Professor of Theatre
Division of the Arts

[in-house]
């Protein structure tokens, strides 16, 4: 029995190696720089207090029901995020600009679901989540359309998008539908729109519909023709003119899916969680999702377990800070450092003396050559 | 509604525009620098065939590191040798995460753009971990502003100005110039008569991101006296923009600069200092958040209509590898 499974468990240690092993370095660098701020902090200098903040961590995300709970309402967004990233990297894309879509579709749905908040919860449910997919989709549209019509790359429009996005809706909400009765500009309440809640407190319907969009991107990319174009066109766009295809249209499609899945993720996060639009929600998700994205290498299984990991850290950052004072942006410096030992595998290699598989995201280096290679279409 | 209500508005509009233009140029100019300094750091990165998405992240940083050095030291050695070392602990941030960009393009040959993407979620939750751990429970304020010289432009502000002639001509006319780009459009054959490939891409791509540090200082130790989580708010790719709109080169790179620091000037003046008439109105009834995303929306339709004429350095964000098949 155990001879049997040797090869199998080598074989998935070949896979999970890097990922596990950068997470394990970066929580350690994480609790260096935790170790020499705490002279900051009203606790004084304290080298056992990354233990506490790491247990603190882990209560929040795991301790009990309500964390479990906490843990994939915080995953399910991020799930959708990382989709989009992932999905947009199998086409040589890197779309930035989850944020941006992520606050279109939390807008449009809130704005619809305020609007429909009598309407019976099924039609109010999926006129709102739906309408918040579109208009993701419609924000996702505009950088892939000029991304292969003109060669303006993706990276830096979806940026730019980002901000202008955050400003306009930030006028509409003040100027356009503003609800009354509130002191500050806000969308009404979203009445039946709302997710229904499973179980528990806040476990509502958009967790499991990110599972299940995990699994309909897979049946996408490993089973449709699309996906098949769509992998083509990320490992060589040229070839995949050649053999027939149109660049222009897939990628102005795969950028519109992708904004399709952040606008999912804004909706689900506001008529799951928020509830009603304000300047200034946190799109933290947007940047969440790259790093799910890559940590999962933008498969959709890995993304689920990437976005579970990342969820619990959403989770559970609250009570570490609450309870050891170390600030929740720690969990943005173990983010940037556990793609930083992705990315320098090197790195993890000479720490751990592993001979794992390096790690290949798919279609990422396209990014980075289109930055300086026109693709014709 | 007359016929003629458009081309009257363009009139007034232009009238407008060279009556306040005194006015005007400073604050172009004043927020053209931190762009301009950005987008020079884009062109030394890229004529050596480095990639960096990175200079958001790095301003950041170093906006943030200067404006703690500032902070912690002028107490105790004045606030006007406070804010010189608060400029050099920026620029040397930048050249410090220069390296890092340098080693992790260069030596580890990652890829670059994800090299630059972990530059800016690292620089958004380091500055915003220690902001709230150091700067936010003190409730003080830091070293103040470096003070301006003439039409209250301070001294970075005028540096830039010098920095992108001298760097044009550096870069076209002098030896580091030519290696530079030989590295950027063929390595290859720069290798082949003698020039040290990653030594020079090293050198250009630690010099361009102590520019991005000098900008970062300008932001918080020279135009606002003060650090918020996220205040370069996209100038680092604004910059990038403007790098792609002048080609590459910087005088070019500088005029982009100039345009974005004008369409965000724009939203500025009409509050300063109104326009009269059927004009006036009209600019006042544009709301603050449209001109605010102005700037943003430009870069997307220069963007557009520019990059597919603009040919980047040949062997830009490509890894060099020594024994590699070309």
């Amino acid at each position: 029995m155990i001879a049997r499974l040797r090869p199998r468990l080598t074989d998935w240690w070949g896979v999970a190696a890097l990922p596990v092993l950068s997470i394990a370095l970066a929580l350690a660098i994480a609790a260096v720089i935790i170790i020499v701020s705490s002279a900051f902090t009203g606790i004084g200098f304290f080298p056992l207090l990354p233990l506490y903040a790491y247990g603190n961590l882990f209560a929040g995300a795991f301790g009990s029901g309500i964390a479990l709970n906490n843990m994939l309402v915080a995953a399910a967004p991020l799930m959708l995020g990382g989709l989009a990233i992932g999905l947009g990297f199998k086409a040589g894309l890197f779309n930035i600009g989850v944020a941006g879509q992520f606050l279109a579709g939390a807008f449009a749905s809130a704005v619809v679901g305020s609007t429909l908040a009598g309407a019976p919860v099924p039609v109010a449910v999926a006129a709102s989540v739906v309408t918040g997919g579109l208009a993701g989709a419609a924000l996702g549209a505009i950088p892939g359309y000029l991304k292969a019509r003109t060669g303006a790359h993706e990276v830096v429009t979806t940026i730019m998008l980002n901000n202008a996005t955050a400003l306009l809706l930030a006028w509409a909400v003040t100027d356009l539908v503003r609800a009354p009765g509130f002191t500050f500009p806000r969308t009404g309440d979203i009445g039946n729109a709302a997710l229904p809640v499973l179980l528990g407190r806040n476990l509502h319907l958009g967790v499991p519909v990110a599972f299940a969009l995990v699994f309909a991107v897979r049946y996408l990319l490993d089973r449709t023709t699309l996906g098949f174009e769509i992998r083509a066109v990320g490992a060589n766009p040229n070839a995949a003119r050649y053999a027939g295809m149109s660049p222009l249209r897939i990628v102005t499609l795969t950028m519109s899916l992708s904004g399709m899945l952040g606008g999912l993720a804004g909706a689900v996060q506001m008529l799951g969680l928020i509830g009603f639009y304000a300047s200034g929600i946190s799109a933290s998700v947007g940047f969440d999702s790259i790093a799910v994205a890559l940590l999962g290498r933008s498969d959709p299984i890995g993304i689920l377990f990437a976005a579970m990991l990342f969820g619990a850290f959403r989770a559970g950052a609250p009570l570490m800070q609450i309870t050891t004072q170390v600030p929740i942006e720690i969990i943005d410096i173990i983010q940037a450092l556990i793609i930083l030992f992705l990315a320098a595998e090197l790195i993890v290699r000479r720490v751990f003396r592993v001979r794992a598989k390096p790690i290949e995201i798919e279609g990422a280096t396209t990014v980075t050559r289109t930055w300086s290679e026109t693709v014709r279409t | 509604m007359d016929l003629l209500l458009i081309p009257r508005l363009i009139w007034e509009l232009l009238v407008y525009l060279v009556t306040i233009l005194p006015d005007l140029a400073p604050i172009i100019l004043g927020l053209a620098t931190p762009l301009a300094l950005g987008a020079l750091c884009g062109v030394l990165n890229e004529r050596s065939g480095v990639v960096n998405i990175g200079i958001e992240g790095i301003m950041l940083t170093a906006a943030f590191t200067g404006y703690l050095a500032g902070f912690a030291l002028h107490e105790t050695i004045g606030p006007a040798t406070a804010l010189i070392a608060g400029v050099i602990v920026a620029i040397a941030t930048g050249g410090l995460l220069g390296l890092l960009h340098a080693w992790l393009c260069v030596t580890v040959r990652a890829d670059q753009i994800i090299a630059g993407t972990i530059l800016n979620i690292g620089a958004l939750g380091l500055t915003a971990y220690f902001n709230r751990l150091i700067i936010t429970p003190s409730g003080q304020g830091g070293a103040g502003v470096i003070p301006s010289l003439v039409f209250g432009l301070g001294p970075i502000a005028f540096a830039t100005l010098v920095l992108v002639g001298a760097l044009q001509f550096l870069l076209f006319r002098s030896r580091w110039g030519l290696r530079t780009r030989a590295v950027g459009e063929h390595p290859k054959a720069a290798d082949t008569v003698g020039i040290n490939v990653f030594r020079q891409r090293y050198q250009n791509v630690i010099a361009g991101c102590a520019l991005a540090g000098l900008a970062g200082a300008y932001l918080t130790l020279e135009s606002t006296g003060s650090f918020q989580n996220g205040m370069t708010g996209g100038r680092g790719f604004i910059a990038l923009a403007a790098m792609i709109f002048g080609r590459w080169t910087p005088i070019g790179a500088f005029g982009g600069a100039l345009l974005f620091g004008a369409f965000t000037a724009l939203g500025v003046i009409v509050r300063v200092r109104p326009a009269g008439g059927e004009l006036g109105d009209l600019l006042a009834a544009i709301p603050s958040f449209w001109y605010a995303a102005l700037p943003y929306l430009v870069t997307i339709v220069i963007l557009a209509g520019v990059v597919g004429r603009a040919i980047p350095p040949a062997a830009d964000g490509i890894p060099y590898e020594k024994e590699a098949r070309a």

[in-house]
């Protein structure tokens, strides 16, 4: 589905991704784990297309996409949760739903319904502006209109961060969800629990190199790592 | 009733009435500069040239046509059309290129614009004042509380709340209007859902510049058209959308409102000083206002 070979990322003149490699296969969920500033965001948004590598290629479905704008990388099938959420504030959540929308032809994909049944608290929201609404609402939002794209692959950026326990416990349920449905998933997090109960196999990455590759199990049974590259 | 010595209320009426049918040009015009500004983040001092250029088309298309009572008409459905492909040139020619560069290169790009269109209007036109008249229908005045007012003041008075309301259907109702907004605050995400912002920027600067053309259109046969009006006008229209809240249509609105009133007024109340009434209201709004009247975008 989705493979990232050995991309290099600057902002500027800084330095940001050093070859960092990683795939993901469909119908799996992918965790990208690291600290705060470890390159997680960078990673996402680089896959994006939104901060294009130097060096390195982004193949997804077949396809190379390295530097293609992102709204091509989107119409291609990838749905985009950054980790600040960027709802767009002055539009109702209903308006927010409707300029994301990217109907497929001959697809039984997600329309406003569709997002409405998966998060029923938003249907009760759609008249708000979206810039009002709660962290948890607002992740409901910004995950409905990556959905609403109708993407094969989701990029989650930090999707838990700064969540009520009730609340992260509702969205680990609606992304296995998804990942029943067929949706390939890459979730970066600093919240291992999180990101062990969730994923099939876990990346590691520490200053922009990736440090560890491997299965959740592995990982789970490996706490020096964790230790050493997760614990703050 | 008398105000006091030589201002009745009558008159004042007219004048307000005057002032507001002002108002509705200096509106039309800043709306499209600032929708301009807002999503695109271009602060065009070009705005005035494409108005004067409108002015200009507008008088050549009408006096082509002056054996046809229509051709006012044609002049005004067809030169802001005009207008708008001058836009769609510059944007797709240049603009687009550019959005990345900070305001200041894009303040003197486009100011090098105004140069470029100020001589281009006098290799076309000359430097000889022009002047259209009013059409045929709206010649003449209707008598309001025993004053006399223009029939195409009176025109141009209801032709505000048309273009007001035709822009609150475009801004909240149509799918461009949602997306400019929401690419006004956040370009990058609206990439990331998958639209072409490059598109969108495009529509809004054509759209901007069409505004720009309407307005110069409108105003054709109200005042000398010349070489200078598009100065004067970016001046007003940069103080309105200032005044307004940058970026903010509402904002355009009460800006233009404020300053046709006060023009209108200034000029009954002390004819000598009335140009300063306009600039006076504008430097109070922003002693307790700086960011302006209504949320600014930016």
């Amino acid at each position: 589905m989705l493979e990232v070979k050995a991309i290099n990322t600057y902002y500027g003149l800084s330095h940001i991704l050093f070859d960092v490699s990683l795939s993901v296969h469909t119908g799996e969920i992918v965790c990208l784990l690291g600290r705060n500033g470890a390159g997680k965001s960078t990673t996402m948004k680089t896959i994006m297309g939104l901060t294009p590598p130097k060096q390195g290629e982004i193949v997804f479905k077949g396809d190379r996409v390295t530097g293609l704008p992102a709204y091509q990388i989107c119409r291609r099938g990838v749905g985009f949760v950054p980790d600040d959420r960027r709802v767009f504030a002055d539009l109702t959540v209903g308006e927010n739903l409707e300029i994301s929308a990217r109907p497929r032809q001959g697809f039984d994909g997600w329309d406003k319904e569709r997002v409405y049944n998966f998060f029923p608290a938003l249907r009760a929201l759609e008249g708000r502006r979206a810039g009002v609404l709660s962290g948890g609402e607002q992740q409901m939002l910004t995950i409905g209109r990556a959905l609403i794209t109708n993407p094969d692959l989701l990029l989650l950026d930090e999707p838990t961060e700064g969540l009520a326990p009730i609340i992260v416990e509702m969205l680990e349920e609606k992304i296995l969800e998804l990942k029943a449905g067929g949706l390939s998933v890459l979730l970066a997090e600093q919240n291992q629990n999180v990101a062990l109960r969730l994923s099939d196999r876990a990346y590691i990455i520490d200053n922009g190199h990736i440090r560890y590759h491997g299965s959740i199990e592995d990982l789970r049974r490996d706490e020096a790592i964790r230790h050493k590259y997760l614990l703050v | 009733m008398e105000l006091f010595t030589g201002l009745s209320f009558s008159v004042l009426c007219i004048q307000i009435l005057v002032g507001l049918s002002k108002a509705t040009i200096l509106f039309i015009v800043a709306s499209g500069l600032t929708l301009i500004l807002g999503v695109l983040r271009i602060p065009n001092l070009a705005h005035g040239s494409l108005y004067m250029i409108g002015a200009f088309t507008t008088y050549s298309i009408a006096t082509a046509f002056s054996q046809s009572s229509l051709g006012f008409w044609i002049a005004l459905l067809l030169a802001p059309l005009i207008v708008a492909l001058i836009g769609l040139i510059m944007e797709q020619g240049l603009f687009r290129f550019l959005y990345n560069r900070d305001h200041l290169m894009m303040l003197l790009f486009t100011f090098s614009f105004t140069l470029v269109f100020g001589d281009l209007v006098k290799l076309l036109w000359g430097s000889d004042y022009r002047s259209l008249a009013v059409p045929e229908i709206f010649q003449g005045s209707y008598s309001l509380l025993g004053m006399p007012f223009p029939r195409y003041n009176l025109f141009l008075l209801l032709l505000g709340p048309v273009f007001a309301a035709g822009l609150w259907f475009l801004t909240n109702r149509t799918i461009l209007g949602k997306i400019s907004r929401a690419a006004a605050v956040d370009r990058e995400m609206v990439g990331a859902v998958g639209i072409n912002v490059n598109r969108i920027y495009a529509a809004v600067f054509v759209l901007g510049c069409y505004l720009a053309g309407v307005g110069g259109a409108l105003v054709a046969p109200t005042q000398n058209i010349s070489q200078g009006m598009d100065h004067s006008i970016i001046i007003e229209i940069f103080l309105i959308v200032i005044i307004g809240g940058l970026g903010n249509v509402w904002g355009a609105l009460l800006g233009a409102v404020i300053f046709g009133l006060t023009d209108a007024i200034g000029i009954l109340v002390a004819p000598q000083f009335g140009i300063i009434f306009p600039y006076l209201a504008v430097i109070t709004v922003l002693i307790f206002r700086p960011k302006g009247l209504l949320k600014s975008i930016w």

Kate Bredeson is a theatre historian, a director, and a dramaturg. In her theatre history scholarship, Kate researches and writes about 20th and 21st century experimental theatre, with a particular focus on the 1960s. Kate is interested in the way innovations in theatre were made during this period, and how these developments reflect what was happening outside of the theatres in politics, culture, and society. She is particularly interested in the potential theatre holds as a tool for radical activism. Her first book Occupying the Stage: the Theater of May ’68 (Northwestern, 2018) was a finalist for the George Freedley Prize. Her second book, The Diaries of Judith Malina 1958-1971 is forthcoming from Routledge. Kate’s research has been supported by fellowships including a Fulbright, grants from the Mellon and Killam Foundations, and residencies at the Camargo Foundation in Cassis, France; the Maison Dora Maar in Ménerbes, France; and the Rockefeller Center in Bellagio, Italy. Kate regularly presents at national and international conferences, and has recently published essays in PAJ, TDR, Theater, and Postdramatic Theatre and Form (Bloomsbury, 2019) and The Sixties, Center Stage: Mainstream and Popular Performances in a Turbulent Decade (Michigan, 2017). The relationship between theatre and society is also the focus of her teaching. At Reed, Kate teaches classes including Theatre History I, II, and III; Gender and Theatre; Playwriting; and Junior Seminar; she frequently directs stage productions featuring students. Kate is also a professional dramaturg, and a two-time winner of major prizes from the Literary Managers and Dramaturgs of the Americas. Before coming to Reed in 2009, Kate was the Resident Dramaturg at the Court Theatre in Chicago and Lecturer at the University of Chicago. Kate holds an MFA and a doctorate in Dramaturgy and Dramatic Criticism from the Yale School of Drama.